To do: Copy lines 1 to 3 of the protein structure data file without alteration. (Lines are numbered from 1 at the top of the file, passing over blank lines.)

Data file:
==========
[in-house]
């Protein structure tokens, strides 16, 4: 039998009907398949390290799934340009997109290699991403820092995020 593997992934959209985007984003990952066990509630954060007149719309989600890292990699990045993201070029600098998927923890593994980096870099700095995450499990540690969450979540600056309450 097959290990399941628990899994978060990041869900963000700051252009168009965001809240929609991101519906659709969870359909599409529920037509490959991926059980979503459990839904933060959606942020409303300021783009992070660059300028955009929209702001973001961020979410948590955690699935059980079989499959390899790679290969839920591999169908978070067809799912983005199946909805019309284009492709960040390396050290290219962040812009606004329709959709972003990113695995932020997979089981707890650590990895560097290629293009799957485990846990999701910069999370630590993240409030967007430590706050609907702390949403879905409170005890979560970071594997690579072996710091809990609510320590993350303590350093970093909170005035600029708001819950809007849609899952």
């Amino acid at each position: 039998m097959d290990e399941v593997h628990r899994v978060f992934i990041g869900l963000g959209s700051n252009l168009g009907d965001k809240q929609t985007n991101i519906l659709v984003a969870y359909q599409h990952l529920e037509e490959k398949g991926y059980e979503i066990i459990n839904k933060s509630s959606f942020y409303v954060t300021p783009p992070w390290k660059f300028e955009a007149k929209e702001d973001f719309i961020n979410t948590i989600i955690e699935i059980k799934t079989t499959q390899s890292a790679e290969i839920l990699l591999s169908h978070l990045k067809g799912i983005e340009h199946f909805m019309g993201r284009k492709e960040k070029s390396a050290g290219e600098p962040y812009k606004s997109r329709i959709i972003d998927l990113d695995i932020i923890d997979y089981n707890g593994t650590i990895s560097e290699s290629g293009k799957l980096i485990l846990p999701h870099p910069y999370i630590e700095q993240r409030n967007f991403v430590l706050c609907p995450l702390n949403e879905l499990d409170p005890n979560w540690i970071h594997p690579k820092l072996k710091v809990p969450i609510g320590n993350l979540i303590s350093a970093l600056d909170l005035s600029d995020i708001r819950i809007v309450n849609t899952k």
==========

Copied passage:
[in-house]
């Protein structure tokens, strides 16, 4: 039998009907398949390290799934340009997109290699991403820092995020 593997992934959209985007984003990952066990509630954060007149719309989600890292990699990045993201070029600098998927923890593994980096870099700095995450499990540690969450979540600056309450 097959290990399941628990899994978060990041869900963000700051252009168009965001809240929609991101519906659709969870359909599409529920037509490959991926059980979503459990839904933060959606942020409303300021783009992070660059300028955009929209702001973001961020979410948590955690699935059980079989499959390899790679290969839920591999169908978070067809799912983005199946909805019309284009492709960040390396050290290219962040812009606004329709959709972003990113695995932020997979089981707890650590990895560097290629293009799957485990846990999701910069999370630590993240409030967007430590706050609907702390949403879905409170005890979560970071594997690579072996710091809990609510320590993350303590350093970093909170005035600029708001819950809007849609899952």
């Amino acid at each position: 039998m097959d290990e399941v593997h628990r899994v978060f992934i990041g869900l963000g959209s700051n252009l168009g009907d965001k809240q929609t985007n991101i519906l659709v984003a969870y359909q599409h990952l529920e037509e490959k398949g991926y059980e979503i066990i459990n839904k933060s509630s959606f942020y409303v954060t300021p783009p992070w390290k660059f300028e955009a007149k929209e702001d973001f719309i961020n979410t948590i989600i955690e699935i059980k799934t079989t499959q390899s890292a790679e290969i839920l990699l591999s169908h978070l990045k067809g799912i983005e340009h199946f909805m019309g993201r284009k492709e960040k070029s390396a050290g290219e600098p962040y812009k606004s997109r329709i959709i972003d998927l990113d695995i932020i923890d997979y089981n707890g593994t650590i990895s560097e290699s290629g293009k799957l980096i485990l846990p999701h870099p910069y999370i630590e700095q993240r409030n967007f991403v430590l706050c609907p995450l702390n949403e879905l499990d409170p005890n979560w540690i970071h594997p690579k820092l072996k710091v809990p969450i609510g320590n993350l979540i303590s350093a970093l600056d909170l005035s600029d995020i708001r819950i809007v309450n849609t899952k």